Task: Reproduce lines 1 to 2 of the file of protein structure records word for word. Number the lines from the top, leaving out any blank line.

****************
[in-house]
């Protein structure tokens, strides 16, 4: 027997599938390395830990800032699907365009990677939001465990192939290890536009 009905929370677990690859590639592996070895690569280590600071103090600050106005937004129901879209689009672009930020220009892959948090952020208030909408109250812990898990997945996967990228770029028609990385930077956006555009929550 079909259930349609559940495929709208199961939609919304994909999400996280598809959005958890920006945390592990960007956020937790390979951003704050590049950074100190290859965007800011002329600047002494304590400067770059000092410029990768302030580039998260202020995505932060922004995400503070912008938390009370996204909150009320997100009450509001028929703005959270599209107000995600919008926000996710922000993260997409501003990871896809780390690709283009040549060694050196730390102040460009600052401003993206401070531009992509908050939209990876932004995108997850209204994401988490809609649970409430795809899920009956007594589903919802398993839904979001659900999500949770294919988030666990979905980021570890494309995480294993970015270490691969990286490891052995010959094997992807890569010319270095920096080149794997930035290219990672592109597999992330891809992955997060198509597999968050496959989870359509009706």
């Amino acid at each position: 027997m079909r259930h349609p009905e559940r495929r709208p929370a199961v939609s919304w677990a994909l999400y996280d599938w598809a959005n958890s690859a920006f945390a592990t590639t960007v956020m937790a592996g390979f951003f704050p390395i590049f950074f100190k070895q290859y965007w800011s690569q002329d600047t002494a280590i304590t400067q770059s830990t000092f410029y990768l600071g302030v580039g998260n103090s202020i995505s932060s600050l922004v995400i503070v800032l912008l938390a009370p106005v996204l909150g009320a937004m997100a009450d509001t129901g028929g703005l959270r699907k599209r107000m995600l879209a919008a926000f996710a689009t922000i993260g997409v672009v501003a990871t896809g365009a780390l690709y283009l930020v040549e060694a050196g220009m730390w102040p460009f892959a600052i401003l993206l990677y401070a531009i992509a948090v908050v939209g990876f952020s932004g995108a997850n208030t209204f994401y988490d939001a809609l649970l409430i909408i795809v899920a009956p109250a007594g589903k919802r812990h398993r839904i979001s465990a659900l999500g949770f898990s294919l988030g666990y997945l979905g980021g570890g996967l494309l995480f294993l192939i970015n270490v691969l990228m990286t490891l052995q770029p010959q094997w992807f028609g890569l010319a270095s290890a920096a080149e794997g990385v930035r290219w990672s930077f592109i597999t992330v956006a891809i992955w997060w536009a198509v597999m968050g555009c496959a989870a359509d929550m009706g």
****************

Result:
[in-house]
């Protein structure tokens, strides 16, 4: 027997599938390395830990800032699907365009990677939001465990192939290890536009 009905929370677990690859590639592996070895690569280590600071103090600050106005937004129901879209689009672009930020220009892959948090952020208030909408109250812990898990997945996967990228770029028609990385930077956006555009929550 079909259930349609559940495929709208199961939609919304994909999400996280598809959005958890920006945390592990960007956020937790390979951003704050590049950074100190290859965007800011002329600047002494304590400067770059000092410029990768302030580039998260202020995505932060922004995400503070912008938390009370996204909150009320997100009450509001028929703005959270599209107000995600919008926000996710922000993260997409501003990871896809780390690709283009040549060694050196730390102040460009600052401003993206401070531009992509908050939209990876932004995108997850209204994401988490809609649970409430795809899920009956007594589903919802398993839904979001659900999500949770294919988030666990979905980021570890494309995480294993970015270490691969990286490891052995010959094997992807890569010319270095920096080149794997930035290219990672592109597999992330891809992955997060198509597999968050496959989870359509009706």